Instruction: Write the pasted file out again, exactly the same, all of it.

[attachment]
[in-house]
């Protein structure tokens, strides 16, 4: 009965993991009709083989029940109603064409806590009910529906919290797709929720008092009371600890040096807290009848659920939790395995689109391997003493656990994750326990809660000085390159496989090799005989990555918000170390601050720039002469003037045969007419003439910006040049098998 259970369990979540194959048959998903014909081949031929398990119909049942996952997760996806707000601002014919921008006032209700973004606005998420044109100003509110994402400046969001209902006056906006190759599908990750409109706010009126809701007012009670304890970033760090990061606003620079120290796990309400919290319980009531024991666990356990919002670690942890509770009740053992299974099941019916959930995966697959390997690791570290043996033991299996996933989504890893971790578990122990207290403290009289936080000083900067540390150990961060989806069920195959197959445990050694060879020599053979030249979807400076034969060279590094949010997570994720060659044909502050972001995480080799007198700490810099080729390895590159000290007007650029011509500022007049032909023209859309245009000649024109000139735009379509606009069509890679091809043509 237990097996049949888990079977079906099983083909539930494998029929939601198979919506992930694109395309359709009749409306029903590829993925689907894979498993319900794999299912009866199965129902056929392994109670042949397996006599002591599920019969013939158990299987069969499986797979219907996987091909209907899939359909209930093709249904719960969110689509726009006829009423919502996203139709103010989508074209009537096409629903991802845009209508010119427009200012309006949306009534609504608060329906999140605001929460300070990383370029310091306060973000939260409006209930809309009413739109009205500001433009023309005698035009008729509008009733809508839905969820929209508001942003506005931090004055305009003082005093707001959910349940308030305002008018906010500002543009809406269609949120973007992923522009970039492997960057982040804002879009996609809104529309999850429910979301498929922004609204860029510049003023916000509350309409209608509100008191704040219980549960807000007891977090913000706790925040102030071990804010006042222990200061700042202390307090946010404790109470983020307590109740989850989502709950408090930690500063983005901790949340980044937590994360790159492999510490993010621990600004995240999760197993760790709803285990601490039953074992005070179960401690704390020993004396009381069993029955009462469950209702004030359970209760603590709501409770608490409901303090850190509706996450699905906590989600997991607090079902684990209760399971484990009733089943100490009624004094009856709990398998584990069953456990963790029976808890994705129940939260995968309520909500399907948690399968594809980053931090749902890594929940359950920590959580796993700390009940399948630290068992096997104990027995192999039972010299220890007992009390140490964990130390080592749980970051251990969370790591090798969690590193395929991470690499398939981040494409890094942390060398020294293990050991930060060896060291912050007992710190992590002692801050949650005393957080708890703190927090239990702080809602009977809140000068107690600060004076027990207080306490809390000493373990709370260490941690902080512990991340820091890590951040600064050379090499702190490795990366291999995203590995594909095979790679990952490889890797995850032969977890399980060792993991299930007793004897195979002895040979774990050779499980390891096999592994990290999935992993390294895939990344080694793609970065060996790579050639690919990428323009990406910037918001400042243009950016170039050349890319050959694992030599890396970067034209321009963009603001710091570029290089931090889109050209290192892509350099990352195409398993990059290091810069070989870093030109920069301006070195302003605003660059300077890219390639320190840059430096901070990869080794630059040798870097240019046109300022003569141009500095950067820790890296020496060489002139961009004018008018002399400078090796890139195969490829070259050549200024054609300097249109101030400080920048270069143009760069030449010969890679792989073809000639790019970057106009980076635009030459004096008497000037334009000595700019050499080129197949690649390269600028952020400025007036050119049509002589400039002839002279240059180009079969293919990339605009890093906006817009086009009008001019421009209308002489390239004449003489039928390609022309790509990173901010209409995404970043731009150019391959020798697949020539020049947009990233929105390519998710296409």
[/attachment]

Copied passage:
[in-house]
């Protein structure tokens, strides 16, 4: 009965993991009709083989029940109603064409806590009910529906919290797709929720008092009371600890040096807290009848659920939790395995689109391997003493656990994750326990809660000085390159496989090799005989990555918000170390601050720039002469003037045969007419003439910006040049098998 259970369990979540194959048959998903014909081949031929398990119909049942996952997760996806707000601002014919921008006032209700973004606005998420044109100003509110994402400046969001209902006056906006190759599908990750409109706010009126809701007012009670304890970033760090990061606003620079120290796990309400919290319980009531024991666990356990919002670690942890509770009740053992299974099941019916959930995966697959390997690791570290043996033991299996996933989504890893971790578990122990207290403290009289936080000083900067540390150990961060989806069920195959197959445990050694060879020599053979030249979807400076034969060279590094949010997570994720060659044909502050972001995480080799007198700490810099080729390895590159000290007007650029011509500022007049032909023209859309245009000649024109000139735009379509606009069509890679091809043509 237990097996049949888990079977079906099983083909539930494998029929939601198979919506992930694109395309359709009749409306029903590829993925689907894979498993319900794999299912009866199965129902056929392994109670042949397996006599002591599920019969013939158990299987069969499986797979219907996987091909209907899939359909209930093709249904719960969110689509726009006829009423919502996203139709103010989508074209009537096409629903991802845009209508010119427009200012309006949306009534609504608060329906999140605001929460300070990383370029310091306060973000939260409006209930809309009413739109009205500001433009023309005698035009008729509008009733809508839905969820929209508001942003506005931090004055305009003082005093707001959910349940308030305002008018906010500002543009809406269609949120973007992923522009970039492997960057982040804002879009996609809104529309999850429910979301498929922004609204860029510049003023916000509350309409209608509100008191704040219980549960807000007891977090913000706790925040102030071990804010006042222990200061700042202390307090946010404790109470983020307590109740989850989502709950408090930690500063983005901790949340980044937590994360790159492999510490993010621990600004995240999760197993760790709803285990601490039953074992005070179960401690704390020993004396009381069993029955009462469950209702004030359970209760603590709501409770608490409901303090850190509706996450699905906590989600997991607090079902684990209760399971484990009733089943100490009624004094009856709990398998584990069953456990963790029976808890994705129940939260995968309520909500399907948690399968594809980053931090749902890594929940359950920590959580796993700390009940399948630290068992096997104990027995192999039972010299220890007992009390140490964990130390080592749980970051251990969370790591090798969690590193395929991470690499398939981040494409890094942390060398020294293990050991930060060896060291912050007992710190992590002692801050949650005393957080708890703190927090239990702080809602009977809140000068107690600060004076027990207080306490809390000493373990709370260490941690902080512990991340820091890590951040600064050379090499702190490795990366291999995203590995594909095979790679990952490889890797995850032969977890399980060792993991299930007793004897195979002895040979774990050779499980390891096999592994990290999935992993390294895939990344080694793609970065060996790579050639690919990428323009990406910037918001400042243009950016170039050349890319050959694992030599890396970067034209321009963009603001710091570029290089931090889109050209290192892509350099990352195409398993990059290091810069070989870093030109920069301006070195302003605003660059300077890219390639320190840059430096901070990869080794630059040798870097240019046109300022003569141009500095950067820790890296020496060489002139961009004018008018002399400078090796890139195969490829070259050549200024054609300097249109101030400080920048270069143009760069030449010969890679792989073809000639790019970057106009980076635009030459004096008497000037334009000595700019050499080129197949690649390269600028952020400025007036050119049509002589400039002839002279240059180009079969293919990339605009890093906006817009086009009008001019421009209308002489390239004449003489039928390609022309790509990173901010209409995404970043731009150019391959020798697949020539020049947009990233929105390519998710296409």